The Autism Files: Not all programs are equal

The Autism Files: Not all programs are equal

early warning signs (742x470)

Remember the paediatrician who said that the teaching hospital where Michael was diagnosed had an autism program? Well during the year that our son was attending the SEDU (age 3) we decided to enrol Michael in this hospital program. We filled out all the paperwork required and eventually got a letter saying we could start on so and so date with a group of ASD children about the same age as Michael.

On the day of the program I was filled with optimism but I was also nervous because I didn’t know what to expect and how Michael would react. I wasn’t happy that it was taking place in a hospital. First, it was always hard to get a car park in this particular hospital because of the sheer size of the place and numbers of people going there every day. Second, it was stressful for Michael because it was a crowded, noisy place with a great potential for sensory overload. This was the place he had come on several occasions to be assessed and diagnosed and it was likely he associated the hospital with mostly negative experiences – I know I did.

Well, I finally found a place to park in a multi-story building across the road from the hospital. I got Michael out of the car and holding his hand walked across to the hospital via a pedestrian bridge. It took about 15 minutes to find the correct floor and the exact room. We were asked to sit in the waiting room until everyone had arrived. Michael looked at the floor most of the time, avoiding the visual stimuli of a busy hospital, and held his body in the twisted position of someone who didn’t want to be there, flapped his hands and repeated words in distress.

When the program started all the children were asked to come into another room, where there was a whiteboard, some rugs on the ground to sit on, and a large working space. There was a sink near the door with a hospital tap, the ones that you can turn on with your elbow. The children that were in the room with Michael were relatively well behaved. Michael seemed to be the only one that was super stressed.

The female program leader stood near the whiteboard, asked all the children to come and sit on the rugs and proceeded to talk about something. All I knew was that this did not seem to be the way to go with ASD children. Where was the fun stuff to play with and the nice things to look at? Michael had great difficulty in processing verbal language, as did most ASD children. He wasn’t listening to the lady at all. He kept getting up and wandering around the room and I would hustle him back to his place on the floor.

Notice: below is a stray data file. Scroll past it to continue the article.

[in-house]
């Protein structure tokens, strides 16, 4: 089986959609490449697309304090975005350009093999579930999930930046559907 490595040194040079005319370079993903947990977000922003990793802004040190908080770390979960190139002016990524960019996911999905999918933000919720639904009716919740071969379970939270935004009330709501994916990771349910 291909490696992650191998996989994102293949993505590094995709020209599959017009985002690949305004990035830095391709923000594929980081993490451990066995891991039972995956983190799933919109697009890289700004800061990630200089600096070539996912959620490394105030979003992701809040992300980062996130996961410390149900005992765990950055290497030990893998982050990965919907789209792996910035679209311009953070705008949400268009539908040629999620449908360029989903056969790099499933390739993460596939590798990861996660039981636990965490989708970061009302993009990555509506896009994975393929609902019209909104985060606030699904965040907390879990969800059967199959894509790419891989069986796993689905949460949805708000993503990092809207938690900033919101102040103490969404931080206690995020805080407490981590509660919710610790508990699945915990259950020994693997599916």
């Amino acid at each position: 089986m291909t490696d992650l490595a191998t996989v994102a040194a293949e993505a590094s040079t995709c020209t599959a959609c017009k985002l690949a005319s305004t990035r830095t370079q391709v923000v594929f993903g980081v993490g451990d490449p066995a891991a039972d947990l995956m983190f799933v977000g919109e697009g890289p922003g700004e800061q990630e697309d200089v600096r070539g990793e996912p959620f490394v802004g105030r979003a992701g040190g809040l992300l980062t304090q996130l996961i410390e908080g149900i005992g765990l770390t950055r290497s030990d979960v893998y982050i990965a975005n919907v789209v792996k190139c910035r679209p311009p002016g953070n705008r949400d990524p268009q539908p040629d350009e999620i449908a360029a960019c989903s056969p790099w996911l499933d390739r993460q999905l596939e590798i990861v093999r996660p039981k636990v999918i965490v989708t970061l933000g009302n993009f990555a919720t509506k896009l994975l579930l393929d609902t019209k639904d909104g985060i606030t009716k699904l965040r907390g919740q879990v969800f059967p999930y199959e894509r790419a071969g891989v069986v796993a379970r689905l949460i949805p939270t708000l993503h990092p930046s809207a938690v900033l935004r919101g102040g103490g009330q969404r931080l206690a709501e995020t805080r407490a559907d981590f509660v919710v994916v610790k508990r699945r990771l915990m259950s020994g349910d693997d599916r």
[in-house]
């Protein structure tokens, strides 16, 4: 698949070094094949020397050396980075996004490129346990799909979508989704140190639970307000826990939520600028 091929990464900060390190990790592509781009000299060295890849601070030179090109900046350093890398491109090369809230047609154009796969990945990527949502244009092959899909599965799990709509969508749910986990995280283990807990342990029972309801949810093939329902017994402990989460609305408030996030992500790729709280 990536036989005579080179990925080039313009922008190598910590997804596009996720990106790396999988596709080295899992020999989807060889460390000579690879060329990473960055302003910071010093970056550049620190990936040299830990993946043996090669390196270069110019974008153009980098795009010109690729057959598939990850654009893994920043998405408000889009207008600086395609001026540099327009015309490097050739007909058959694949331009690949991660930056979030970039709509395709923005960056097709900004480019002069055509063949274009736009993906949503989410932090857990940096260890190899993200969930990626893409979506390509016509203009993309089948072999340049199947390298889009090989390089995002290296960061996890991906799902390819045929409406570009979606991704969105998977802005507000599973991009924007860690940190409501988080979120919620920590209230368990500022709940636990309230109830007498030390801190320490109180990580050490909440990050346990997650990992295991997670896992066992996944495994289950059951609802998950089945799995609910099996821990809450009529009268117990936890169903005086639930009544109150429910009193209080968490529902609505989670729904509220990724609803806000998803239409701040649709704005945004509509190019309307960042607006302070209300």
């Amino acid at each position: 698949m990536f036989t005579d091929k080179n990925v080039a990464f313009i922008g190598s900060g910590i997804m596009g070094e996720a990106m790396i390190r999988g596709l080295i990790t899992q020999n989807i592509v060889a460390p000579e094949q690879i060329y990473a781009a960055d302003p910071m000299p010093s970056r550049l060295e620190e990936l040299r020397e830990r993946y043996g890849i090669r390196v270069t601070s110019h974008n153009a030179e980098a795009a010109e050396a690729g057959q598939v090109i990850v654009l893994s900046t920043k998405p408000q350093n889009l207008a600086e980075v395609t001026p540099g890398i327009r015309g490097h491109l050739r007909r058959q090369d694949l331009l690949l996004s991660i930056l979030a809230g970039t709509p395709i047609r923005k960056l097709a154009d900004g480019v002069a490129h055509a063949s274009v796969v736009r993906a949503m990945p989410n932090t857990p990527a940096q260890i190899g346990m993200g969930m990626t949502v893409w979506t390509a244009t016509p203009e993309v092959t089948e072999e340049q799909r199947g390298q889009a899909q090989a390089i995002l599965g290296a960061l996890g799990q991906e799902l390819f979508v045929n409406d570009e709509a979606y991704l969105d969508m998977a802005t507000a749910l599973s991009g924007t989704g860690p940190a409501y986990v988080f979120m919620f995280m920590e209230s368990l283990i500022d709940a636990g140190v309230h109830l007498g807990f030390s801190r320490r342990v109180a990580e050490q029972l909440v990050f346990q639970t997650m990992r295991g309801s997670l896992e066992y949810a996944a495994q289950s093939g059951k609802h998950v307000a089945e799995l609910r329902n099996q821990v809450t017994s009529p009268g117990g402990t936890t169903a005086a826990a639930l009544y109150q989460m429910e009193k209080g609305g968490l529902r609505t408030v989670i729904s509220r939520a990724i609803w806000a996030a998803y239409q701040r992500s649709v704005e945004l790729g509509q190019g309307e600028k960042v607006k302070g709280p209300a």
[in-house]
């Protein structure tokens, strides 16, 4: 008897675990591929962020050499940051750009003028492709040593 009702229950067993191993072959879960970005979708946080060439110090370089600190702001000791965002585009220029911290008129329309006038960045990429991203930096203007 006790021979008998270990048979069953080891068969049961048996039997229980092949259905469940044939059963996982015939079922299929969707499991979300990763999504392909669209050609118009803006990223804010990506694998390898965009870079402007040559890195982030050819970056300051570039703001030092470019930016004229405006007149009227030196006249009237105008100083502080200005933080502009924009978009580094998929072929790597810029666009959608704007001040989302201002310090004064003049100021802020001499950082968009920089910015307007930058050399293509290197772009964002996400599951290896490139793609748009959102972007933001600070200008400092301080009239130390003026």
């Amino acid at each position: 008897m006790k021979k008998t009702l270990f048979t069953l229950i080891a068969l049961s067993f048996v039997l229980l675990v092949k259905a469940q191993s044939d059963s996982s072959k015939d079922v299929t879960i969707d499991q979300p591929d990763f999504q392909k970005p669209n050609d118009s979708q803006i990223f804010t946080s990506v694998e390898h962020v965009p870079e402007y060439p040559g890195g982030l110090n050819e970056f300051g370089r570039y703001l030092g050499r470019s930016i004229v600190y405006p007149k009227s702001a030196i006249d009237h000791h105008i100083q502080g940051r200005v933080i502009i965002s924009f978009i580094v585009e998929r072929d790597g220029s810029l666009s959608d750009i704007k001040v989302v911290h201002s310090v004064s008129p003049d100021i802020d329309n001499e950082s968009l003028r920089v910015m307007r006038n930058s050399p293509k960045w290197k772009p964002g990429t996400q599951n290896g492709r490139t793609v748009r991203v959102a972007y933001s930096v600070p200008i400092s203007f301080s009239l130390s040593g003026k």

When he spotted the sink and tap his eyes lit up and he toddled over to this watery delight; remember his obsession with water. He turned the tap on and he turned the tap off, he turned the tap on and he turned the tap off, until Mummy stopped him. This happened repeatedly for much of the session. The other children, to my amazement, sat in their spots and listened to the lady at the front. I didn’t understand – didn’t these kids have autism? Suddenly my high functioning ASD boy was the lowest functioning in the room and he was having a field day.

After the verbal introduction the children received 10-15 minutes of a type of speech therapy activity, which again involved lots of listening. Michael didn’t respond at all and ran over to the door, opened the door and ran down the corridor, closely followed by Mummy. I caught up with him and brought him back to the teaching room. Five minutes later he ran off again and I ran after him and brought him back.

Everyone was staring at us and looking concerned; we were disrupting the program. I was getting decidedly pissed off. Why didn’t the program have any ASD friendly activities? Why hadn’t they started the session with some play-based activities to engage the children? Why was my son the only one acting like he had autism? Michael decided to make a third attempt at escaping down the corridor so I grabbed him by the arms for dear life and told the coordinators that we had had enough and that we would have to leave.